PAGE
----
Effect of dietary L-Carnitine and Ractopamine-HCl (Paylean) on the Metabolic Response to handling in growing-finishing pigs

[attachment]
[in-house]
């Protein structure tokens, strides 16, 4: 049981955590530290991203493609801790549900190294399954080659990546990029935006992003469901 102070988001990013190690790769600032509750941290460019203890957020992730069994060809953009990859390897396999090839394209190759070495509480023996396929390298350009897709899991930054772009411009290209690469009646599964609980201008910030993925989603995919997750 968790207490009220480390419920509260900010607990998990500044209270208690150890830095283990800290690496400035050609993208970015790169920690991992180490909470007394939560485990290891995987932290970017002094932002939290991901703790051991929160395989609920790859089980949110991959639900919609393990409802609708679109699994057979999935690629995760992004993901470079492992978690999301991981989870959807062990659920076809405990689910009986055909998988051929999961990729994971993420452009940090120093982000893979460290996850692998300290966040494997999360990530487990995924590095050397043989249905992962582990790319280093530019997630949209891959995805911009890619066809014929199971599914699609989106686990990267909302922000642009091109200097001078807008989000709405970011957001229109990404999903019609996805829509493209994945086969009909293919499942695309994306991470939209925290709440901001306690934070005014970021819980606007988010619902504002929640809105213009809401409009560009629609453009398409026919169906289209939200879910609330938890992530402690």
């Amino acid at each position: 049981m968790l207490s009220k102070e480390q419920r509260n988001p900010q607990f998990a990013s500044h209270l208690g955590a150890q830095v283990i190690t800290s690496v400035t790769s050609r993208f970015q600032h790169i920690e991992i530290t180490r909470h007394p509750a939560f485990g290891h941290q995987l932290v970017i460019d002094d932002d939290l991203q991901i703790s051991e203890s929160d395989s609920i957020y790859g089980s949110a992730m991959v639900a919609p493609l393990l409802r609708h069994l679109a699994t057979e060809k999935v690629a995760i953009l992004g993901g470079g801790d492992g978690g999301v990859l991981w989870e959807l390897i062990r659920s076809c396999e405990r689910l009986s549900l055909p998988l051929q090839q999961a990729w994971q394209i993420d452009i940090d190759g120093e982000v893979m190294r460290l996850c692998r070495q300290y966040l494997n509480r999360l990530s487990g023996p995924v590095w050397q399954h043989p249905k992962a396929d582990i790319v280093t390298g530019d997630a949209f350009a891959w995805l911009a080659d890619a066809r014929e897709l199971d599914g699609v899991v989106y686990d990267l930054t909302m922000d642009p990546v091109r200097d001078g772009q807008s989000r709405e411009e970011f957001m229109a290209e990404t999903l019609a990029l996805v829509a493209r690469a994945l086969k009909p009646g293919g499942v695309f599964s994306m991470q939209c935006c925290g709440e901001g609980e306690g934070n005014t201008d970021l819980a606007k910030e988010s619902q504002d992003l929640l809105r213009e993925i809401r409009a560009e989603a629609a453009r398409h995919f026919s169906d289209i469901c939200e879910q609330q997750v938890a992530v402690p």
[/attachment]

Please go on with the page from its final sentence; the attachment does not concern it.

Kansas State University Swine Day 2004. Two experiments (384 pigs) were conducted to determine the interactive effect of dietary L-carnitine and ractopamineHCl (Paylean) on the metabolic response to handling. Experiments were arranged as split plots, with handling as the main plot and diet as subplots (4 pens/treatment). Dietary Lcarnitine (0 or 50 ppm) was fed from 85 lb to the end of the trials (260 lb) and Paylean (0 or 20 ppm) was fed for the last 4 wk of each trial. At the end of each trial, two pigs per pen were assigned to one of two handling treatments. Gentle-handled pigs were moved at a moderate pace three times through a 164-ft course and up and down a 15 loading ramp. Nongentle- handled pigs were moved at a faster pace, up and down a 30 ramp, and were shocked by an electrical prod. Blood was collected immediately before and after handling in Exp. 1 and immediately after and 1 h after handling in Exp. 2. Feeding Paylean increased (P<0.01) ADG and F/G, but there was no (P>0.10) effect of L-carnitine on growth performance in either trial. In Exp. 1 and 2, nongentle handling increased (P<0.01) lactate dehydrogenase (LDH), lactate, cortisol, and rectal temperature, and decreased pH. In Exp. 1, a Paylean handling interaction was observed for pH (P<0.01), temperature (P<0.06), and cortisol (P<0.064). Feeding Paylean decreased pH, increased cortisol, increased temperature, and tended (P<0.09) to increase blood lactate when pigs were non-gentle handled, but not when they were gentle handled. Pigs fed Paylean had increased (P<0.01) LDH compared with that of pigs not fed Paylean. Pigs fed L-carnitine had increased (P<0.03) lactate compared with that of pigs not fed L-carnitine. In Exp. 2, pigs fed Paylean had lower (P<0.02) pH immediately after handling, but pH returned to control levels (P>0.96) by 1 h post-handling. Lactate, LDH, cortisol, and temperature changes from immediately posthandling to 1 h post-handling were not different for pigs fed L-carnitine or Paylean, suggesting that L-carnitine did not decrease recovery time of pigs subjected to non-gentle handling. These results demonstrate the importance of proper handling technique to minimize stressful events during the loading and transporting of pigs, regardless of whether either of these feed additives is being fed. This was evident by the large magnitude of the metabolic changes observed for the handling treatments, whereas in general the magnitude of metabolic changes from the dietary treatments was much smaller. Nonetheless, pigs fed Paylean are more susceptible to stress when handled aggressively, compared with pigs not fed Paylean. Dietary L-carnitine did not alleviate the effects of stress when fed in combination with Paylean.